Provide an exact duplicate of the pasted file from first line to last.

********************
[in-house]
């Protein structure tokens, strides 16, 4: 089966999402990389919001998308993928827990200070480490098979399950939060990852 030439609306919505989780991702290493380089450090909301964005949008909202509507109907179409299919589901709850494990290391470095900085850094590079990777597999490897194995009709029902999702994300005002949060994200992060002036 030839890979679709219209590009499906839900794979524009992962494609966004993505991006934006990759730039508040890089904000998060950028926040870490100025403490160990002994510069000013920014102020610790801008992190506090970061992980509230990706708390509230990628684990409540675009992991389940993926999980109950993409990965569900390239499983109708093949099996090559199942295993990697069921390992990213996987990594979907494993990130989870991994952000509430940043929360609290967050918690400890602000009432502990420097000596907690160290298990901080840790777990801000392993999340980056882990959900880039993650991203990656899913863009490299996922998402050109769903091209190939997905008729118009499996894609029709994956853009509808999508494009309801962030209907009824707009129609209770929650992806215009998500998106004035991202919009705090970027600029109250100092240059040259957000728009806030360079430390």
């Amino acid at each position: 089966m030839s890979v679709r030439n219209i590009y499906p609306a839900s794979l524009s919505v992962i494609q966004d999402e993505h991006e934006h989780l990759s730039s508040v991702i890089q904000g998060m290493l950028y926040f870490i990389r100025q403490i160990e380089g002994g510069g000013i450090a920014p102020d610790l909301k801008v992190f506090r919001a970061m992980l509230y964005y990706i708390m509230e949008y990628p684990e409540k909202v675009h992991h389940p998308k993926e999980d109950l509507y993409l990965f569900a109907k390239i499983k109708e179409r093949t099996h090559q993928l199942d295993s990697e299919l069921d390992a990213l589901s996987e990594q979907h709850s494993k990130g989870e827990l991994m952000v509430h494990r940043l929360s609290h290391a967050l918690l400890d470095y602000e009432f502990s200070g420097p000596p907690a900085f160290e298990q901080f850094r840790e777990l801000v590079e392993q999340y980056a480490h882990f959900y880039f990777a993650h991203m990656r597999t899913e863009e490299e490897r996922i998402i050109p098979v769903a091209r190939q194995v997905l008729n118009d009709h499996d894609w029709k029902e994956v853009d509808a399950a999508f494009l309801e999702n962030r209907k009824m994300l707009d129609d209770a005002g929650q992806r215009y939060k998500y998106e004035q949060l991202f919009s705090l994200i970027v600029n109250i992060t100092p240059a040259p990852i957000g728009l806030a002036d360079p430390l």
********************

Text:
[in-house]
């Protein structure tokens, strides 16, 4: 089966999402990389919001998308993928827990200070480490098979399950939060990852 030439609306919505989780991702290493380089450090909301964005949008909202509507109907179409299919589901709850494990290391470095900085850094590079990777597999490897194995009709029902999702994300005002949060994200992060002036 030839890979679709219209590009499906839900794979524009992962494609966004993505991006934006990759730039508040890089904000998060950028926040870490100025403490160990002994510069000013920014102020610790801008992190506090970061992980509230990706708390509230990628684990409540675009992991389940993926999980109950993409990965569900390239499983109708093949099996090559199942295993990697069921390992990213996987990594979907494993990130989870991994952000509430940043929360609290967050918690400890602000009432502990420097000596907690160290298990901080840790777990801000392993999340980056882990959900880039993650991203990656899913863009490299996922998402050109769903091209190939997905008729118009499996894609029709994956853009509808999508494009309801962030209907009824707009129609209770929650992806215009998500998106004035991202919009705090970027600029109250100092240059040259957000728009806030360079430390």
């Amino acid at each position: 089966m030839s890979v679709r030439n219209i590009y499906p609306a839900s794979l524009s919505v992962i494609q966004d999402e993505h991006e934006h989780l990759s730039s508040v991702i890089q904000g998060m290493l950028y926040f870490i990389r100025q403490i160990e380089g002994g510069g000013i450090a920014p102020d610790l909301k801008v992190f506090r919001a970061m992980l509230y964005y990706i708390m509230e949008y990628p684990e409540k909202v675009h992991h389940p998308k993926e999980d109950l509507y993409l990965f569900a109907k390239i499983k109708e179409r093949t099996h090559q993928l199942d295993s990697e299919l069921d390992a990213l589901s996987e990594q979907h709850s494993k990130g989870e827990l991994m952000v509430h494990r940043l929360s609290h290391a967050l918690l400890d470095y602000e009432f502990s200070g420097p000596p907690a900085f160290e298990q901080f850094r840790e777990l801000v590079e392993q999340y980056a480490h882990f959900y880039f990777a993650h991203m990656r597999t899913e863009e490299e490897r996922i998402i050109p098979v769903a091209r190939q194995v997905l008729n118009d009709h499996d894609w029709k029902e994956v853009d509808a399950a999508f494009l309801e999702n962030r209907k009824m994300l707009d129609d209770a005002g929650q992806r215009y939060k998500y998106e004035q949060l991202f919009s705090l994200i970027v600029n109250i992060t100092p240059a040259p990852i957000g728009l806030a002036d360079p430390l």